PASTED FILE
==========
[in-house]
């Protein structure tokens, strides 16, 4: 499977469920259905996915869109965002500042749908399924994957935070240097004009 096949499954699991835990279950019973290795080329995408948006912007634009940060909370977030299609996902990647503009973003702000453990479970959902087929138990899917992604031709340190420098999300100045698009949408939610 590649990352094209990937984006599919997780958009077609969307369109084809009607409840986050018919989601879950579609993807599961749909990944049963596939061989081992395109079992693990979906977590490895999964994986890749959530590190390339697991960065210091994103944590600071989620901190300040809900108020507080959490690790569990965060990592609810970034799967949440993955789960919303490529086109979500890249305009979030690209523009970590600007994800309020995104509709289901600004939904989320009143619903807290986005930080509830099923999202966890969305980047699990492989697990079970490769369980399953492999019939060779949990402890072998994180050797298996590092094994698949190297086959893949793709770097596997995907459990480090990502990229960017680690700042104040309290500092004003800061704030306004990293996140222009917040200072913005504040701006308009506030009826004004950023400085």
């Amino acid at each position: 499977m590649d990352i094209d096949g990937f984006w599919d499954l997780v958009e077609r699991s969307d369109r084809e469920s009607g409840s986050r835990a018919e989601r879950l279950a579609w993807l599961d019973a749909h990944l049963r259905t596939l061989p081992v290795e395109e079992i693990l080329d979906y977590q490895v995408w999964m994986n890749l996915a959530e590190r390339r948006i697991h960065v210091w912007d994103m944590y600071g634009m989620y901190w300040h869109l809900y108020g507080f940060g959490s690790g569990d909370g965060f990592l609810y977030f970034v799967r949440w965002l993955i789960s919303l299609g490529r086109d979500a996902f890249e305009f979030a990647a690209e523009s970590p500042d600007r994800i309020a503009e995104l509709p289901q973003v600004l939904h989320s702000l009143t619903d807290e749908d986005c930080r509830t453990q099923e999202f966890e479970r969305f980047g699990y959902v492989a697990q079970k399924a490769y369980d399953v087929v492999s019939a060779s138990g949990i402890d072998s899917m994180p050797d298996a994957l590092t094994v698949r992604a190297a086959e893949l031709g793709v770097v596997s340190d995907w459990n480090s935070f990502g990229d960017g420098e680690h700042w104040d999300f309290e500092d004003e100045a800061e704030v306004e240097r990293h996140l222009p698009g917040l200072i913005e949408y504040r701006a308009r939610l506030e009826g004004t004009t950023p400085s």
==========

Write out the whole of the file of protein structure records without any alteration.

[in-house]
């Protein structure tokens, strides 16, 4: 499977469920259905996915869109965002500042749908399924994957935070240097004009 096949499954699991835990279950019973290795080329995408948006912007634009940060909370977030299609996902990647503009973003702000453990479970959902087929138990899917992604031709340190420098999300100045698009949408939610 590649990352094209990937984006599919997780958009077609969307369109084809009607409840986050018919989601879950579609993807599961749909990944049963596939061989081992395109079992693990979906977590490895999964994986890749959530590190390339697991960065210091994103944590600071989620901190300040809900108020507080959490690790569990965060990592609810970034799967949440993955789960919303490529086109979500890249305009979030690209523009970590600007994800309020995104509709289901600004939904989320009143619903807290986005930080509830099923999202966890969305980047699990492989697990079970490769369980399953492999019939060779949990402890072998994180050797298996590092094994698949190297086959893949793709770097596997995907459990480090990502990229960017680690700042104040309290500092004003800061704030306004990293996140222009917040200072913005504040701006308009506030009826004004950023400085």
């Amino acid at each position: 499977m590649d990352i094209d096949g990937f984006w599919d499954l997780v958009e077609r699991s969307d369109r084809e469920s009607g409840s986050r835990a018919e989601r879950l279950a579609w993807l599961d019973a749909h990944l049963r259905t596939l061989p081992v290795e395109e079992i693990l080329d979906y977590q490895v995408w999964m994986n890749l996915a959530e590190r390339r948006i697991h960065v210091w912007d994103m944590y600071g634009m989620y901190w300040h869109l809900y108020g507080f940060g959490s690790g569990d909370g965060f990592l609810y977030f970034v799967r949440w965002l993955i789960s919303l299609g490529r086109d979500a996902f890249e305009f979030a990647a690209e523009s970590p500042d600007r994800i309020a503009e995104l509709p289901q973003v600004l939904h989320s702000l009143t619903d807290e749908d986005c930080r509830t453990q099923e999202f966890e479970r969305f980047g699990y959902v492989a697990q079970k399924a490769y369980d399953v087929v492999s019939a060779s138990g949990i402890d072998s899917m994180p050797d298996a994957l590092t094994v698949r992604a190297a086959e893949l031709g793709v770097v596997s340190d995907w459990n480090s935070f990502g990229d960017g420098e680690h700042w104040d999300f309290e500092d004003e100045a800061e704030v306004e240097r990293h996140l222009p698009g917040l200072i913005e949408y504040r701006a308009r939610l506030e009826g004004t004009t950023p400085s």